The UVM Lane Series, long known for introducing Vermont audiences to the best proponents of a variety of musical genres, scored a big one by bringing the Harlem Quartet to the Redstone Recital Hall last week. As it turned out, the quartet lived up to the sobriquet that Natalie Neuert gave them during her introduction: "The smilingest quartet ever met." The musicians lived up to that introduction throughout the program, even when they were engaged in serious work.
The members of the quartet- Ilmar Gavilan, violin, Melissa White, violin, Juan-Miguel Hernandez, viola, Desmond Neysmith, cello-are sponsored by the Sphinx Competition, a Detroit-based nonprofit group. The foundation matched them for the purposes of a single concert sometime ago. The members enjoyed one another's company so much they decided to continue to perform together.
The program included quartets by Ravel and Walter Piston and shorter works by Wynton Marsalis, Joaquin Turina, Billy Strayhorn and Lopes-Gavil n (the violinist's father).
The Ravel was exquisite, an impressionistic landscape of sounds that no one understood when the quartet was written-except Debussy.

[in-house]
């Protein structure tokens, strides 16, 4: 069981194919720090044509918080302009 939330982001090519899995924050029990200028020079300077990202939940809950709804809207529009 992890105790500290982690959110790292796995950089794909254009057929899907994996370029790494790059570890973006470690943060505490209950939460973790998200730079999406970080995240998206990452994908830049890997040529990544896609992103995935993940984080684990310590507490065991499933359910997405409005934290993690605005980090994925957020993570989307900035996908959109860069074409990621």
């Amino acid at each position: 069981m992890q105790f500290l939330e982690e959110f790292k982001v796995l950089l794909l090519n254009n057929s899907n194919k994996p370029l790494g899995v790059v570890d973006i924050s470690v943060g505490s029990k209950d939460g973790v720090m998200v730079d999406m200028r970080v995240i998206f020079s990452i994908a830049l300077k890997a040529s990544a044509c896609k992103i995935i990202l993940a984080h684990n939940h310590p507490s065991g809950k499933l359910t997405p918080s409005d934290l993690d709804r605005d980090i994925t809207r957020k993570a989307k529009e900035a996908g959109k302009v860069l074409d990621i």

As with most Ravel works, the precision of the craftsmanship is like the famous Faberg eggs; we heard a precise rendering of that craftsmanship with all the moods and emotions that Ravel packed so carefully into the notes written on the page. The quartets playing of the Fourth Movement, written with a 5/8 time signature, was so skillful that one was not aware of the rather potentially lumpy sound of such a rhythm (if you're a jazz fan, think of Dave Brubeck's "Take Five" to imagine what it might sound like). The players were called back for bows several times.
The quartet by Walter Piston is in some ways the direct opposite of Ravel: it is direct, driven; when the magical final cadence is reached, the unison pitch is a revelation in itself. The Harlem Quartet is blessed with technical ability; its interpretative abilities and general musicality are way above the norm. The feeling for Ravel and for Piston did great service to both. It's like walking in a museum and moving from the Impressionist wing into one of so called Ashcan school of American art. In this case, the aural transition was nowhere so abrupt as a visual transition might be. The quartet played with great strength and with singleness the purpose that was as clear as the final note.